A lot of the venues where we screen are sensitive sites. Brompton Cemetery, one of our favourite venues (and fastest selling!) is a good example of this. Firstly, we absolutely don’t let people wander among the graves! Obviously you have the creepy atmosphere from the fact that its a graveyard, and the graves are there in the backdrop – also the incredible Victorian architecture, but we also have to respect the fact that its still a working cemetery. Also the site is Grade 1 listed and one of the most beautiful working cemeteries in the country. We provide The Royal Parks who are our partner there, with really detailed installation, and health and safety plans. Paperwork! Our Tech Lead, Neil, will go for a site visit (usually several site visits, if its a new or complicated set-up) and discuss any concerns and specifications with the venue and also of course figure out how to get the best sound and image possible in that space.
For the programming, obviously the venue lends itself to horror. Whilst we do programme darker titles there this year, (The Birds / Night of the Hunter / Psycho) the Royal Parks ask us to steer clear of pure horror, and to avoid anything with a supernatural theme. So it’s a bit of a challenge they’ve set us there but, to be honest, I think perfectly fair enough. Peoples relatives are there and it’s important to be respectful.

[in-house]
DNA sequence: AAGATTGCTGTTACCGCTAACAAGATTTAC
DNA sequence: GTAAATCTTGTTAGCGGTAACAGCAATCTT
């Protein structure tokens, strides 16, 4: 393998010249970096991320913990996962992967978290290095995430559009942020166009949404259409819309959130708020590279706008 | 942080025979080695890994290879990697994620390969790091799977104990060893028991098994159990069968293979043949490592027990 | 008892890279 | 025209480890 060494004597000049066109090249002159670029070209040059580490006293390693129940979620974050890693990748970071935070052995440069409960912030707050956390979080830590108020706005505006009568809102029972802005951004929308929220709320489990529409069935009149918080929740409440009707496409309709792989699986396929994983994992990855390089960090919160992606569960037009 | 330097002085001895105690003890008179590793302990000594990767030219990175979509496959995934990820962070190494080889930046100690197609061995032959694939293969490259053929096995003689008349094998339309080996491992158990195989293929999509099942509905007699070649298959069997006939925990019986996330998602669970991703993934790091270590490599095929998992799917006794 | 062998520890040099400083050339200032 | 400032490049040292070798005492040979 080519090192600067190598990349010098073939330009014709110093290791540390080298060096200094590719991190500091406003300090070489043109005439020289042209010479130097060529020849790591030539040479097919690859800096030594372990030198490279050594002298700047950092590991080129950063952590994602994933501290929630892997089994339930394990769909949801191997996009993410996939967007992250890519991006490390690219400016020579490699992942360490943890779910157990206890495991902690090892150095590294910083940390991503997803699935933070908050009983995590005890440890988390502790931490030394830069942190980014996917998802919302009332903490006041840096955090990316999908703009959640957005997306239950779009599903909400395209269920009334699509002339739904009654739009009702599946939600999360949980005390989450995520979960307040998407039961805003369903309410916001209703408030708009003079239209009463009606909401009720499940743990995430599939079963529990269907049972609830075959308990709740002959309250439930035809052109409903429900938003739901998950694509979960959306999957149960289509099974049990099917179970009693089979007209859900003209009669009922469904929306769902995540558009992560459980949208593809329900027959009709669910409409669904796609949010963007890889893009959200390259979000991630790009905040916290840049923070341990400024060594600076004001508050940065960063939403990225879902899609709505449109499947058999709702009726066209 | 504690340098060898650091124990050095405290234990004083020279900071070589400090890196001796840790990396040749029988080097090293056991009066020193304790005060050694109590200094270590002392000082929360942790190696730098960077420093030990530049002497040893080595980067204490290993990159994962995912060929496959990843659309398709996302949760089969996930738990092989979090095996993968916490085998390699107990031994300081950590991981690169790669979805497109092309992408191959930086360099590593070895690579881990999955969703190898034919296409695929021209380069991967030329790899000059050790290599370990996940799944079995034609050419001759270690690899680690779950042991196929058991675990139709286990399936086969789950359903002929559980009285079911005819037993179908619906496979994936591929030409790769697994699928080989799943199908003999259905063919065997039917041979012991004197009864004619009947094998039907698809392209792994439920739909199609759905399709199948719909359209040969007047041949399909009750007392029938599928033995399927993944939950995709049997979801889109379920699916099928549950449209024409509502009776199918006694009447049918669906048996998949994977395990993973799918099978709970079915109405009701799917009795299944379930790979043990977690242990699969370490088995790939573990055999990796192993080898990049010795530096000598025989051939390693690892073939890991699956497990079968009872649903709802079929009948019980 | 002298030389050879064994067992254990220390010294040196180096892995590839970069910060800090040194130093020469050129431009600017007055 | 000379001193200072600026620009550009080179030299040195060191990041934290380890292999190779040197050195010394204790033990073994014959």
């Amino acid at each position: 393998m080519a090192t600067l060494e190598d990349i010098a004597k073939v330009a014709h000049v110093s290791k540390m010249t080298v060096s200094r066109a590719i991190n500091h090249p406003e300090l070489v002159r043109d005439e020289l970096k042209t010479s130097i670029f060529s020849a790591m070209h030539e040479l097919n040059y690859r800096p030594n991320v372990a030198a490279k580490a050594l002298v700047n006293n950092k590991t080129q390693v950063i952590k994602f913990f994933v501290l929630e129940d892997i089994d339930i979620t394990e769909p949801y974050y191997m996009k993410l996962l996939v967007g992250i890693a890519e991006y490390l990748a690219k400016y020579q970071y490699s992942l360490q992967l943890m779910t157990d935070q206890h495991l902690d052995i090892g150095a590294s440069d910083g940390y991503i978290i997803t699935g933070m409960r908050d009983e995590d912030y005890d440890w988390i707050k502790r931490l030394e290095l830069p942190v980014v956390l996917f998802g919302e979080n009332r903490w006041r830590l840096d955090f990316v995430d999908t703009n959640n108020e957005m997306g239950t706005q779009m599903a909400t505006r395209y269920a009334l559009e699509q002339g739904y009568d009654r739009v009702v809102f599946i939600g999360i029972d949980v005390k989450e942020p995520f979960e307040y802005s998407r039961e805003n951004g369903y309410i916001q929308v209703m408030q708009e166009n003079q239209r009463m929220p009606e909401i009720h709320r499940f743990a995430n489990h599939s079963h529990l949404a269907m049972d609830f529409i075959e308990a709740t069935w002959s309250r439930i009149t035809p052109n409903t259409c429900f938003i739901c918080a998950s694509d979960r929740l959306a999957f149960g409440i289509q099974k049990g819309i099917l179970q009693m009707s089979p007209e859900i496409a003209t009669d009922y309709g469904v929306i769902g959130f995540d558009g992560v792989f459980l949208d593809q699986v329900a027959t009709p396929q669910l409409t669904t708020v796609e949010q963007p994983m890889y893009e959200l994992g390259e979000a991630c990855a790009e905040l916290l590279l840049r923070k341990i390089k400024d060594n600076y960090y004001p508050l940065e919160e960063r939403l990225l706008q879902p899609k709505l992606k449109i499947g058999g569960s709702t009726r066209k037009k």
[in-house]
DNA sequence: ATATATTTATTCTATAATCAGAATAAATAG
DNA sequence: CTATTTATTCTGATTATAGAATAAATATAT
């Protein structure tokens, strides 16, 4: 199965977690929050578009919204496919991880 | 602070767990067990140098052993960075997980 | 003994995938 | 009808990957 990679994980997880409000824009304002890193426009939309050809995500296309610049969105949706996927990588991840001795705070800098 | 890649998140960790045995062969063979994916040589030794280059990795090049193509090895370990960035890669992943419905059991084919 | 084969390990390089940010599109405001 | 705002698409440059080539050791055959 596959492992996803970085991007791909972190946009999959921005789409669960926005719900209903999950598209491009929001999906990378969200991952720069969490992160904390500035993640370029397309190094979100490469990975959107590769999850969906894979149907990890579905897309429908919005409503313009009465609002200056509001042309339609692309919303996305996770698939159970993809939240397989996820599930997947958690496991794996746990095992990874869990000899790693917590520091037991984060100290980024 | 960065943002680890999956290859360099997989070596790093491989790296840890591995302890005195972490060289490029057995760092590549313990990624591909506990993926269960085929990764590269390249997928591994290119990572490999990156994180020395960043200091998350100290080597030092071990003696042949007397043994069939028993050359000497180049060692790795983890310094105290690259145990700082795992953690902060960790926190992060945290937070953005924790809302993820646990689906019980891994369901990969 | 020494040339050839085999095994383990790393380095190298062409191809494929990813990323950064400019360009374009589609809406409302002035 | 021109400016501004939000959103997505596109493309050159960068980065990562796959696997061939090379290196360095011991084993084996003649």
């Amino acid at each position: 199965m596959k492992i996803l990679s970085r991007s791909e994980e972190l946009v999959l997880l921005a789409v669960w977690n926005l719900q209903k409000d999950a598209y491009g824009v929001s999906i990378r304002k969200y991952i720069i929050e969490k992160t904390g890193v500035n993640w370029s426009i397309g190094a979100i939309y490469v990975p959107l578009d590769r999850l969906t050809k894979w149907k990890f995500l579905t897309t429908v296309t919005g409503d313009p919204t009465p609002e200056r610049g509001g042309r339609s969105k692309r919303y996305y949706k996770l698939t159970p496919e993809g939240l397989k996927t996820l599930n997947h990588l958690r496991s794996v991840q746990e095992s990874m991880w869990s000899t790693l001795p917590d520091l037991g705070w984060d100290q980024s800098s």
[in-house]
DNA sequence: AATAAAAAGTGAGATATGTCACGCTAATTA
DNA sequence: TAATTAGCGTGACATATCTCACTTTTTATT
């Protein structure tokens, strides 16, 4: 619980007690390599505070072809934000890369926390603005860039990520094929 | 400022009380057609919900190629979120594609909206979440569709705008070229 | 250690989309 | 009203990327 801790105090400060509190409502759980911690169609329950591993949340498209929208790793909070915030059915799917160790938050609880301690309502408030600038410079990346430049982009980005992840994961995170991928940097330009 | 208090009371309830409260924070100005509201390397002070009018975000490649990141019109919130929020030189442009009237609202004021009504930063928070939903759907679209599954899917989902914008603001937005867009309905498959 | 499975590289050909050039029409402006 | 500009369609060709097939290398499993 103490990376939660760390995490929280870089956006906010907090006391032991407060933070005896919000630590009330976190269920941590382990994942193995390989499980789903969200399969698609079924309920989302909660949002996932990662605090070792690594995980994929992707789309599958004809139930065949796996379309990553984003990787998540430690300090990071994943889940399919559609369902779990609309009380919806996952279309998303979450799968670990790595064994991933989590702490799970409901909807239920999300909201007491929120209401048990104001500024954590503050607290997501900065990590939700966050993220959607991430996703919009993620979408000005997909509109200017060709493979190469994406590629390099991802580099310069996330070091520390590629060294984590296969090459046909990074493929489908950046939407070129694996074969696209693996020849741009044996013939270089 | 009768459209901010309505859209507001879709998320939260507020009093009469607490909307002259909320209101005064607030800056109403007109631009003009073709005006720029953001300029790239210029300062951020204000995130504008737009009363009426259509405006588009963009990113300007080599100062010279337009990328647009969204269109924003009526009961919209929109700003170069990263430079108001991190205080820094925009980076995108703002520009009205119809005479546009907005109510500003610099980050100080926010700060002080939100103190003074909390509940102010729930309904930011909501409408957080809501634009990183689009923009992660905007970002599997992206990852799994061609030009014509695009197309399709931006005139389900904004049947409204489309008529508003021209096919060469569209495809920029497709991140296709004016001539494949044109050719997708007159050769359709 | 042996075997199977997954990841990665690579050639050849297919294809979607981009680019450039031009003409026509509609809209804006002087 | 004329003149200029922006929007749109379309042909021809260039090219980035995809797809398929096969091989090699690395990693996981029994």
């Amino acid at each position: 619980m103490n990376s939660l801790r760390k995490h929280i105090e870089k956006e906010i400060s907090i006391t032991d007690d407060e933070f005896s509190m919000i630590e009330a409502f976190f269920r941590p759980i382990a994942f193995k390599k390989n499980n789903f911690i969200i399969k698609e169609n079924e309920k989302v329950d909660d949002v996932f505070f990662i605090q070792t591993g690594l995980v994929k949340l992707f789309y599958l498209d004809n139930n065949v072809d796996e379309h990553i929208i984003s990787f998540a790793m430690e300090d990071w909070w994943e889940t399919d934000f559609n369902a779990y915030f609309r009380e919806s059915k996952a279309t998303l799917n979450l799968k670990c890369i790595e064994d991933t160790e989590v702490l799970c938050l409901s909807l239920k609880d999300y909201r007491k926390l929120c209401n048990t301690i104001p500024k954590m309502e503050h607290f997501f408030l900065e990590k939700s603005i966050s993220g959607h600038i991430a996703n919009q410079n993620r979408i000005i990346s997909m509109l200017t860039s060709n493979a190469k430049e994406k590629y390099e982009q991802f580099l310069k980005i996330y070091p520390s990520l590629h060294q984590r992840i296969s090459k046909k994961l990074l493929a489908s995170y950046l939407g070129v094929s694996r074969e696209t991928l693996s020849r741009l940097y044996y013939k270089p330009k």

This year I’m really looking forward Mulholland Drive at the Royal Academy, tying in with their Hockney exhibition. We had a lot of discussion with the team at the Royal Academy about our programme there, which was really exciting, and they’re staying open especially for the Nomad audience. Also, were showing A Street Car Named Desire at Brown Hart Gardens, which is this secluded raised terrace right in the middle of town. This will be an absolute gem of a screening but its a really small capacity. We work with the Grosvenor Estate for a lot of our Central London screenings (as The Grosvenor Film Festival) and they’ve opened up some really amazing spaces for us which are usually closed to the public.